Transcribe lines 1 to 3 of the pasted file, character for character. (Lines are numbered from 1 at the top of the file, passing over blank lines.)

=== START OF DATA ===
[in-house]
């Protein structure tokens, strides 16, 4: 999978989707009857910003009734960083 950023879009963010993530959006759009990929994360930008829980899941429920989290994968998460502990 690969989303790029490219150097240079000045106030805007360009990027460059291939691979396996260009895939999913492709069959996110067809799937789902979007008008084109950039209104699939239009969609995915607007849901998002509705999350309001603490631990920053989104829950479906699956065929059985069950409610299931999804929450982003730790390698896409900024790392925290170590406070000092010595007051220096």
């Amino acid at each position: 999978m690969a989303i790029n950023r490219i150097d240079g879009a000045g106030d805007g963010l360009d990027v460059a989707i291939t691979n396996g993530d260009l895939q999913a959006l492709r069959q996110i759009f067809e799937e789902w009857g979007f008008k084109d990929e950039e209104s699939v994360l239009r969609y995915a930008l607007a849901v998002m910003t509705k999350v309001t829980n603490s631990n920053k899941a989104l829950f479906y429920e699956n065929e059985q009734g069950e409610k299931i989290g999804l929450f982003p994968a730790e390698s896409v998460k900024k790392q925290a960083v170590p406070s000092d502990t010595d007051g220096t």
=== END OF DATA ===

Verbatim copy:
[in-house]
């Protein structure tokens, strides 16, 4: 999978989707009857910003009734960083 950023879009963010993530959006759009990929994360930008829980899941429920989290994968998460502990 690969989303790029490219150097240079000045106030805007360009990027460059291939691979396996260009895939999913492709069959996110067809799937789902979007008008084109950039209104699939239009969609995915607007849901998002509705999350309001603490631990920053989104829950479906699956065929059985069950409610299931999804929450982003730790390698896409900024790392925290170590406070000092010595007051220096």
């Amino acid at each position: 999978m690969a989303i790029n950023r490219i150097d240079g879009a000045g106030d805007g963010l360009d990027v460059a989707i291939t691979n396996g993530d260009l895939q999913a959006l492709r069959q996110i759009f067809e799937e789902w009857g979007f008008k084109d990929e950039e209104s699939v994360l239009r969609y995915a930008l607007a849901v998002m910003t509705k999350v309001t829980n603490s631990n920053k899941a989104l829950f479906y429920e699956n065929e059985q009734g069950e409610k299931i989290g999804l929450f982003p994968a730790e390698s896409v998460k900024k790392q925290a960083v170590p406070s000092d502990t010595d007051g220096t």